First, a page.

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Can-Do Thinking – it does make a difference!

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The diversity in people will always fascinate me! And when it comes to Customer Service, the differences can be particularly striking! As you probably know yourself, it’s the people involved (not the specific ‘product’) that makes the service memorable – in either a positive or negative way!

When travelling interstate and checking into a hotel the night before the start of a workshop I’m facilitating, I invariably ask for access to the room we’ll be using the next day. If the room is free, I can check the room setup, ensure materials sent ahead have arrived and unpack my training kit of goodies. I especially want to pre-write some flip charts that we will need in the first session before morning tea.

If the designated room isn’t available, I ask if paper (and stands if possible) can be brought to my room so I can complete the charts before going to sleep.

Now consider these two examples of service delivery by employees at different hotels …

Hotel #1:
On asking about access to the workshop room, I’m told this is not possible. A further frustrating five minutes of questioning on my part reveals this employee has no idea how (or apparent interest or intention!) to help me.

Hotel #2:
The same opening question from me – but this time met with very different responses! Although the room was unavailable, this time it was the service provider who took the role of proactive questioner, determining my specific needs and considering beyond my immediate requests. Within 5 minutes, paper and stands arrived at my room, complete with complimentary biscuits and coffee!

What a difference a person can make! I was so impressed, I wrote about this on my feedback sheet when I checked out and asked that my thanks and compliments be passed on to the relevant staff. I soon received a letter from the hotel manager, thanking me for my comments. He mentioned he was pleased to hear this story, as new staff are trained to have “a Can-Do Attitude and Solution-Based Thinking”.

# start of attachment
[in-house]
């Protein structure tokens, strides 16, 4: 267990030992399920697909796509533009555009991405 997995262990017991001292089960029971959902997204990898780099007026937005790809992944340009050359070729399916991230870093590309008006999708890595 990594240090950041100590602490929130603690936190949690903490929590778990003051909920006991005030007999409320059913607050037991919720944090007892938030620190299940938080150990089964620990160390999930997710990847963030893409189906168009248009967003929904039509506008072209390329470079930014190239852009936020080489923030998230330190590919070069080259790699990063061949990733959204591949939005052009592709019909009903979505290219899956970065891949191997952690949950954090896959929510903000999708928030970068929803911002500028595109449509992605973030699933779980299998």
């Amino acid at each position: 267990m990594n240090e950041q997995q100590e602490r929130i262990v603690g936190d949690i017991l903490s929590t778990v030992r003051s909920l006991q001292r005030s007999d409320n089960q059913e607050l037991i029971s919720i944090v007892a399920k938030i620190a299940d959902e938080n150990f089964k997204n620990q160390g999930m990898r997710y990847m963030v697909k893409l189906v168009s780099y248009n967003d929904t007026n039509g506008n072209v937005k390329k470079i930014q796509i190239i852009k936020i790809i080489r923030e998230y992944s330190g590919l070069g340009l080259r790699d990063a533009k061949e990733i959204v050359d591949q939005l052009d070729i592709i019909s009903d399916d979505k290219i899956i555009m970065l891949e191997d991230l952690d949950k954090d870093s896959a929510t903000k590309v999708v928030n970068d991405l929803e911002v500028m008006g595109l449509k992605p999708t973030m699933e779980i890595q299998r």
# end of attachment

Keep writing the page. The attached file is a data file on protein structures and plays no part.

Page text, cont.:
What a wonderful idea! I have subsequently related this story on many Customer Service Workshops with participants clearly getting the message and relevance to their work roles.

My personal ‘Ah-Ha’ came many months later when I was going through a particularly demanding time. Suddenly I realised this ‘Can-Do’ Attitude need not have exclusive application to Customer Service. I could apply this thinking to countless day-to-day situations that I found challenging to deal with.

So whether we apply these ideas to our personal or our business life, consider the benefits of these strategies:

  1. Shift your thinking to explore what you can do. It seems our brains have become well trained in focussing on what we can’t do.
  2. Express regret or apology for the fact you can’t meet the initial request. Before stating what you can do, it is useful to acknowledge the importance of an issue and the possible disappointment or frustration the other person may be feeling. (“This seems important to you, so I’d like to see what else I could do that may help.”)
  3. Throw away the excuses and lengthy explanations. Your client doesn’t want or need to know these. The only potential beneficiary is ourselves as we attempt to banish guilt and responsibility. The client does want to know what can be done now. (And if applying this to yourself, your brain and body will respond positively to the excitement of possibility rather than remaining stuck in the negatives.)
  4. Ask questions, be curious and think beyond the immediate moment (especially from the client’s perspective). This is akin to the old motto ‘Under Promise, Over Deliver’. In my second hotel example, if I’d been told coffee and biscuits would be provided and then they didn’t arrive, I’d feel let down. But without the promise of these treats, their unexpected arrival certainly went beyond my service expectations!
  5. Spend whatever time it takes in sorting out what may be helpful to your client (or yourself). This may well be the first and last chance you have to make a lasting positive impression on this person – and all the people they will talk to about their impressions of your company.

Henry Ford once said, “Whether you believe you can or you can’t … you’re right!”

So, do you believe you can?

© Sandi Givens, 2012

Permission to reprint this article is welcomed provided the following:

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